The northernmost extant subpopulation, south of San Quintín, is very heavily impacted by agricultural and urban development as well as by tourism (Vanderplank 2011). This subpopulation is currently not protected. It is still very abundant within the subpopulation along the Pacific coast between El Rosario and Santa Rosaliíta and currently may be considered the one best preserved (F. Bungartz pers. obs., and R. Vargas, pers. comm.). These sites are at least in part located in and near the Parque Natural del Desierto Central de Baja California, but the sites are nevertheless projected to be heavily developed as part of the Escalera Náutica project (Álvarez Torres 2009; and websites cited). Like most of the Baja desert sites, an additional threat is the various off-road races (e.g. Baja 1000 Race, http://score-international.com/). A single, isolated site (comprising another subpopulation) in the Sierra La Giganta in Baja California Sur is poorly known and has not been visited since 1989, but the location lies just north of the heavily urbanised Ciudad Insurgentes. The subpopulation inside the Guadalupe Island Biosphere Reserve is healthy, but nevertheless impacted by tourism (Comisión Nacional de Áreas Naturales Protegidas 2013).
Mobergia calculiformis is a species commonly growing on the ground, interspersed along coastal plains near the foggy Pacific seashore, scattered among pebbles. It typically adheres to the pebbles and thus is not blown about by the wind. Thalli adhering to their saxicolous substrate can also be found growing on fog-drenched boulders and cliffs close to the shore. The unusual thallus growth form (an inflated, three-dimensional "brain-like" structure) make this lichen particularly susceptible to damage. Walking across the coastal pebble fields can inadvertently destroy many of the thalli. Biking and off-roading from motorized vehicles (Baja 100 race: jeeps, motorbikes) will have an even more destructive impact. The specimens growing on cliffs and boulders are necessarily better protected from these impacts, but with large infrastructure construction projects looming (Escaleara Náutica) even these sites may be damaged or even destroyed (bulldozers, construction machines building roads, landing sites for boats, etc.).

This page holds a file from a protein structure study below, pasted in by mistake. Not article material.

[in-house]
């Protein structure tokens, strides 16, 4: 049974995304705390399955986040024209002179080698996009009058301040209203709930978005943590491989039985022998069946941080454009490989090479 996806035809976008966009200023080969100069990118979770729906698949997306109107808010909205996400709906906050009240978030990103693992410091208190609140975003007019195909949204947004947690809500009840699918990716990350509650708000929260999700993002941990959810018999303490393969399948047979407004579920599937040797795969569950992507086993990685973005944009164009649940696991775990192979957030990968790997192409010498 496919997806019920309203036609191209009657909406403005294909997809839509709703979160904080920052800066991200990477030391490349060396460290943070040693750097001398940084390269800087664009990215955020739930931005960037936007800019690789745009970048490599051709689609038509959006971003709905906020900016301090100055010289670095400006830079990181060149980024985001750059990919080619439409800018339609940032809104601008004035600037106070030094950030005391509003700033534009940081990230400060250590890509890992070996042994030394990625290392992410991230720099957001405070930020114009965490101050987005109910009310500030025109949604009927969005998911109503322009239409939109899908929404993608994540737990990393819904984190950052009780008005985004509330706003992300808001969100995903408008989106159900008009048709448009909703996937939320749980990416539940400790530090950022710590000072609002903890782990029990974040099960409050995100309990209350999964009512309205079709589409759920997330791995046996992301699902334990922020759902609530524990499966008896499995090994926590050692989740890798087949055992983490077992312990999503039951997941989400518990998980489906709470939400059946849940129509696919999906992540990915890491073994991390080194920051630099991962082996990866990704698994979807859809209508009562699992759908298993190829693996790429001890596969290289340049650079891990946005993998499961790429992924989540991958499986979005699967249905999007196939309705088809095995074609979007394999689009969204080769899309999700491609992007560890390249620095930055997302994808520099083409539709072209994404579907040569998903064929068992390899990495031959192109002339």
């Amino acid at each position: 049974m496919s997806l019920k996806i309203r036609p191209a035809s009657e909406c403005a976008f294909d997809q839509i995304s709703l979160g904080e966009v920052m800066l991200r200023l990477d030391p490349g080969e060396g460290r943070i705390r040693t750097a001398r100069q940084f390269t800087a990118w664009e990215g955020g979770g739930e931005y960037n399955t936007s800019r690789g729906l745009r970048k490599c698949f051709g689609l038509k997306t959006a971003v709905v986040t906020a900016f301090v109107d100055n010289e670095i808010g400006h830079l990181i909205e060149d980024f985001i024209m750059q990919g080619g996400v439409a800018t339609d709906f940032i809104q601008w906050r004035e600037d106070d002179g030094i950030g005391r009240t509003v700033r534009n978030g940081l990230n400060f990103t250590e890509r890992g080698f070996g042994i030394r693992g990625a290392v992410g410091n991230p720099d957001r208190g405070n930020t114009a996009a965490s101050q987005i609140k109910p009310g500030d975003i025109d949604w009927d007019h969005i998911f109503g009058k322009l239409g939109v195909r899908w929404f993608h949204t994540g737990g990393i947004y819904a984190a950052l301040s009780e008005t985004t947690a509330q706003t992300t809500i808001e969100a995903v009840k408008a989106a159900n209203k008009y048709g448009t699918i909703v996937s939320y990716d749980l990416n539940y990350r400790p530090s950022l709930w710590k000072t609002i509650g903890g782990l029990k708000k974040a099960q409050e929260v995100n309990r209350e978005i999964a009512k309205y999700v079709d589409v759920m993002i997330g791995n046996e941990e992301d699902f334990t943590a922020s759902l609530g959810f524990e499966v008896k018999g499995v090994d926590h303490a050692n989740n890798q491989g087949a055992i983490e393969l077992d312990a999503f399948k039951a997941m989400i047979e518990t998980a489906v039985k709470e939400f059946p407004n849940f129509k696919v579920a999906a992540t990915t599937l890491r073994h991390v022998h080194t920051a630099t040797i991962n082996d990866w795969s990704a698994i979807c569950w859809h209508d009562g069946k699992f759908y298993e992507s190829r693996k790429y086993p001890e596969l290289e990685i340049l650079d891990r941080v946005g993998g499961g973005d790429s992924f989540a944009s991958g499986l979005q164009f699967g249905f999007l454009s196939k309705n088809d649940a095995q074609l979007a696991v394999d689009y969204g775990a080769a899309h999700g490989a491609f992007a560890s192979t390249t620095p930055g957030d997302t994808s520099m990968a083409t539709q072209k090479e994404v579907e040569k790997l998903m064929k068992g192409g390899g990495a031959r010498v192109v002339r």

Most current conservation actions at the known sites focus on the preservation of plant habitat and habitat for birds and small mammals (e.g. Rodríguez-Estrella 2005, Lovich et al. 2009, Harper et al. 2011, Vanderplank 2011, Aguirre-Muñoz et al. 2018), but lichens are still largely ignored. The Comisión Nacional de Áreas Naturales Protegidas (2013), in its management programme for the Isla Guadalupe Biosphere Reserve, highlights the necessity to preserve the enormous lichen diversity on the island, citing Moran (1996), who emphasized that on the Baja mainland and in southern California (USA) comparable ecosystems have largely been destroyed (Comisión Nacional de Áreas Naturales Protegidas (2013, p. 32): "...Esta flora es remanente de la que hubo alguna vez en gran parte del Sur de California y del Norte de Baja California. Prácticamente este ecosistema ha sido destruido por el desarrollo y cambio de uso de suelo en Estados Unidos..."). Raising public awareness for the unique lichen biota of the Baja peninsula is thus critically important. In particular, on the Pacific site, the sensitive fog desert habitat needs to be better protected from a broad range of destructive impacts: tourism, off-road driving (e.g. Baja 1000 race, http://score-international.com/), urbanisation, infrastructure (Aguirre-Muñoz et al. 2018), agriculture (Vanderplank 2011), etc. Further research and conservation planning is also required.